Thanks Maa is about a 12-year-old street kid who finds an abandoned newborn and takes it upon himself to reunite him with his mother. An abandoned child himself, Muncipality, played by Shams Patel who won a National Award for his performance, doesn't want another child to suffer the same fate. So he braves drug addicts, policemen, pimps and prostitutes to find the mother. His journey also becomes a portrait of Mumbai, revealing the horrific callousness and corruption that exists across classes.
Like Slumdog Millionaire, Thanks Maa also combines grim social realities with a fairytale sentimentality and melodrama. Debutant director Irfan Kamal sets up the film well with scenes of life on Mumbai's train stations and how a group of five children with names like Soda and Cutting survive on their wits and sheer street smarts.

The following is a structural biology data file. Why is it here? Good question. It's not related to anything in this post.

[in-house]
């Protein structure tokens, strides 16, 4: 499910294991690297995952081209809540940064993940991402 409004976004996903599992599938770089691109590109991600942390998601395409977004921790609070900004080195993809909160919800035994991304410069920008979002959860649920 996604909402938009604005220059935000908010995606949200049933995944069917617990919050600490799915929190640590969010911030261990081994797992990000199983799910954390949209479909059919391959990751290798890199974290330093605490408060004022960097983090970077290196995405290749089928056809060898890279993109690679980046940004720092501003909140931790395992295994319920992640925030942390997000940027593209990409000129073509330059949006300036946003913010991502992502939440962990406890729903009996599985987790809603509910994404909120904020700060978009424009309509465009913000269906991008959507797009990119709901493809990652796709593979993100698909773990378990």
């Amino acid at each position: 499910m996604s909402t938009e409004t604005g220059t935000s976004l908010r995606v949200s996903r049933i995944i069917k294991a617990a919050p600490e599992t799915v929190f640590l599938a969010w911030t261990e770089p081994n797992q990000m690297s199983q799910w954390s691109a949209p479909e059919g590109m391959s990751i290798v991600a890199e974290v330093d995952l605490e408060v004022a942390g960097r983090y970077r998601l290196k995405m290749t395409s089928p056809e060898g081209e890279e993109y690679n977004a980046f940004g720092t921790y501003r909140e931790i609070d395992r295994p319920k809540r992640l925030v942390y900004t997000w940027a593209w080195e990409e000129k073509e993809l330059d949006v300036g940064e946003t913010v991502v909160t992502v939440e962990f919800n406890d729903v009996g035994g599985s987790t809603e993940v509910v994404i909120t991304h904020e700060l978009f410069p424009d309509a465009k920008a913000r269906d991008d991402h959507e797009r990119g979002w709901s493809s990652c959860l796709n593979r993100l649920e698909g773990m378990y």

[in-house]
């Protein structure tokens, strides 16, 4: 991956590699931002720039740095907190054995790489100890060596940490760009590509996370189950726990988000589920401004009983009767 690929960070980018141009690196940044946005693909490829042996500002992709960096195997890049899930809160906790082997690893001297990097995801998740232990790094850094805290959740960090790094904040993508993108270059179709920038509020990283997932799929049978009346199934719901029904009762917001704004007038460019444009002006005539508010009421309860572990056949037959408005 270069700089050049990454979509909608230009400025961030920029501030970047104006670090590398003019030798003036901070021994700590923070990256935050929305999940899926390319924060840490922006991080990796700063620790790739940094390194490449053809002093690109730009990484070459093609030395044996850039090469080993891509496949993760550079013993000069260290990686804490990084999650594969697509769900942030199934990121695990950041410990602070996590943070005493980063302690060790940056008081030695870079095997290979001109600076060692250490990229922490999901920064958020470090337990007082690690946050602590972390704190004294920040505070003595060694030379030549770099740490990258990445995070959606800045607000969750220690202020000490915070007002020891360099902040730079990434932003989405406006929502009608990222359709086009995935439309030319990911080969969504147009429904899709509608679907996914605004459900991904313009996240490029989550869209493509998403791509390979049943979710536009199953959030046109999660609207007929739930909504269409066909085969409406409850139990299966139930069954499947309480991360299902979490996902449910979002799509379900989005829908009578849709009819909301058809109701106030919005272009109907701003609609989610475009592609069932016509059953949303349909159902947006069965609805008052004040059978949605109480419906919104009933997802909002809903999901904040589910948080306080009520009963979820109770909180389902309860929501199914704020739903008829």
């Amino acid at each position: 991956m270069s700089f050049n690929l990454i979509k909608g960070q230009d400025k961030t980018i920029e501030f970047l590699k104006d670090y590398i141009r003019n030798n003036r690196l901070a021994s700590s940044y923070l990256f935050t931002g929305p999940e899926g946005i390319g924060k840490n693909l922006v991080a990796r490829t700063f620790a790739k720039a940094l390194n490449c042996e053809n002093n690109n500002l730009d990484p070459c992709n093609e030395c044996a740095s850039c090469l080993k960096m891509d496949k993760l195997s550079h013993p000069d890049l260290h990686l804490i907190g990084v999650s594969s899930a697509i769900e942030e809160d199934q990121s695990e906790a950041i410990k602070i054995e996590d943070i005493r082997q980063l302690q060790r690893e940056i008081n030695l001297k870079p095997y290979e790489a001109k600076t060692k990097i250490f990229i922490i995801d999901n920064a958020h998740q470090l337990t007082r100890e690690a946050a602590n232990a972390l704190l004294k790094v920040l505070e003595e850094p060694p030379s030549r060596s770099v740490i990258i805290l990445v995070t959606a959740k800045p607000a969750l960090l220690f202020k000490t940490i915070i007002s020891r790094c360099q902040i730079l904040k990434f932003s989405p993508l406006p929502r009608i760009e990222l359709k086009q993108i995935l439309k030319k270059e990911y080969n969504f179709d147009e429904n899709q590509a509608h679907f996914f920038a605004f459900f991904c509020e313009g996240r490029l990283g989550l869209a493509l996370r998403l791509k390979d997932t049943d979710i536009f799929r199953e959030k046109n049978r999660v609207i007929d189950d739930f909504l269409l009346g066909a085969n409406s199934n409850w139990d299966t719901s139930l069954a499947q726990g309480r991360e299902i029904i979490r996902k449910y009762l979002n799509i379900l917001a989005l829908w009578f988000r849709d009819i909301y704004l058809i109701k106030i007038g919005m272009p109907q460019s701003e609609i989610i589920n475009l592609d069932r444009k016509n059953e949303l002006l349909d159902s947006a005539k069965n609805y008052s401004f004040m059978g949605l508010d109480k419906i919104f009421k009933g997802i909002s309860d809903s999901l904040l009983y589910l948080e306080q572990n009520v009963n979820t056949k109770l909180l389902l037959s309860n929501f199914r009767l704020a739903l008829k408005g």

These kids are the best part of the film. Kamal shoots in dozens of locations around Mumbai including some snazzy work during the Ganpati Festival. The textures and dialogue here are nicely authentic. But sadly, the film doesn't sustain this momentum. The plot grows increasingly implausible and over-blown leading to a climax that wants to tug at your heart-strings but only succeeds in being unintentionally comical. Thanks Maa aspires to be a Dickensian take on the horrors that confront children on a daily basis but some of the depictions of depravity feel voyeuristic, almost like you are back in Madhur Bhandarkar's Page 3 World. Eventually then, Thanks Maa is heart felt and ambitious but its too long and too contrived to work.
See it if you must.